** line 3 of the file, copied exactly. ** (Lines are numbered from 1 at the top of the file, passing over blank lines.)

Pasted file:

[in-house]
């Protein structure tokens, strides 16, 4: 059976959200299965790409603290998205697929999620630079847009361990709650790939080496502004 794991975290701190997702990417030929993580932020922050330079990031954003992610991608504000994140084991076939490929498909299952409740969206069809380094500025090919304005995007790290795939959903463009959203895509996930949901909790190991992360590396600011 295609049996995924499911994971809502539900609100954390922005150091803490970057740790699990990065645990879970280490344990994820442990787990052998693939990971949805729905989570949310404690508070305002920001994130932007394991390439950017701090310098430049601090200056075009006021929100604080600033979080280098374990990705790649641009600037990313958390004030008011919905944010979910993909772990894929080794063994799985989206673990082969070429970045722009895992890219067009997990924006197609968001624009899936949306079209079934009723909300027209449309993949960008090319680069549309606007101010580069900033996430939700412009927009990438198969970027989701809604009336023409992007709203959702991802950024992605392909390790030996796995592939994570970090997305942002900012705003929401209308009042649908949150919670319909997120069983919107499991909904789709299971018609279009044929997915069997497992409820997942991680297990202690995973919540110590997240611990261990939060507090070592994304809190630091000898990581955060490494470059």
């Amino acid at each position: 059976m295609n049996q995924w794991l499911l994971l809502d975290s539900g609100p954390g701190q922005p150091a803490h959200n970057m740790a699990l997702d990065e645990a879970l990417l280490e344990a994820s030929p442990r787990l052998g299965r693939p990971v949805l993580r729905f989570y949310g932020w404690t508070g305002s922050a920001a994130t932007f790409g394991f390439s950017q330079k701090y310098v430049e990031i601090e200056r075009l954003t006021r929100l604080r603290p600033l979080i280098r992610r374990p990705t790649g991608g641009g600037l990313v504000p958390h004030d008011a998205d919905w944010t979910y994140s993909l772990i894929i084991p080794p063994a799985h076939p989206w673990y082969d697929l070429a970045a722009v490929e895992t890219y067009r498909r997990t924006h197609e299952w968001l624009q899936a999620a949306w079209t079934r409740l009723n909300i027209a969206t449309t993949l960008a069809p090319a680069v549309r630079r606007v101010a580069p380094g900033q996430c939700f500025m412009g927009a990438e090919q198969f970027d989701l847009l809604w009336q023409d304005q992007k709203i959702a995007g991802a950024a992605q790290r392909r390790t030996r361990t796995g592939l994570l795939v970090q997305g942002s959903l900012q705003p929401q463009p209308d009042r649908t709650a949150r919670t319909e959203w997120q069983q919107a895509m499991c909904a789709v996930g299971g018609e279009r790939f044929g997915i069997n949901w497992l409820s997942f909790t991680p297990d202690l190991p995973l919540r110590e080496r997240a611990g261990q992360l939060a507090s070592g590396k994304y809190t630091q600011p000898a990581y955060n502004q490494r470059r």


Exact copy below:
């Amino acid at each position: 059976m295609n049996q995924w794991l499911l994971l809502d975290s539900g609100p954390g701190q922005p150091a803490h959200n970057m740790a699990l997702d990065e645990a879970l990417l280490e344990a994820s030929p442990r787990l052998g299965r693939p990971v949805l993580r729905f989570y949310g932020w404690t508070g305002s922050a920001a994130t932007f790409g394991f390439s950017q330079k701090y310098v430049e990031i601090e200056r075009l954003t006021r929100l604080r603290p600033l979080i280098r992610r374990p990705t790649g991608g641009g600037l990313v504000p958390h004030d008011a998205d919905w944010t979910y994140s993909l772990i894929i084991p080794p063994a799985h076939p989206w673990y082969d697929l070429a970045a722009v490929e895992t890219y067009r498909r997990t924006h197609e299952w968001l624009q899936a999620a949306w079209t079934r409740l009723n909300i027209a969206t449309t993949l960008a069809p090319a680069v549309r630079r606007v101010a580069p380094g900033q996430c939700f500025m412009g927009a990438e090919q198969f970027d989701l847009l809604w009336q023409d304005q992007k709203i959702a995007g991802a950024a992605q790290r392909r390790t030996r361990t796995g592939l994570l795939v970090q997305g942002s959903l900012q705003p929401q463009p209308d009042r649908t709650a949150r919670t319909e959203w997120q069983q919107a895509m499991c909904a789709v996930g299971g018609e279009r790939f044929g997915i069997n949901w497992l409820s997942f909790t991680p297990d202690l190991p995973l919540r110590e080496r997240a611990g261990q992360l939060a507090s070592g590396k994304y809190t630091q600011p000898a990581y955060n502004q490494r470059r």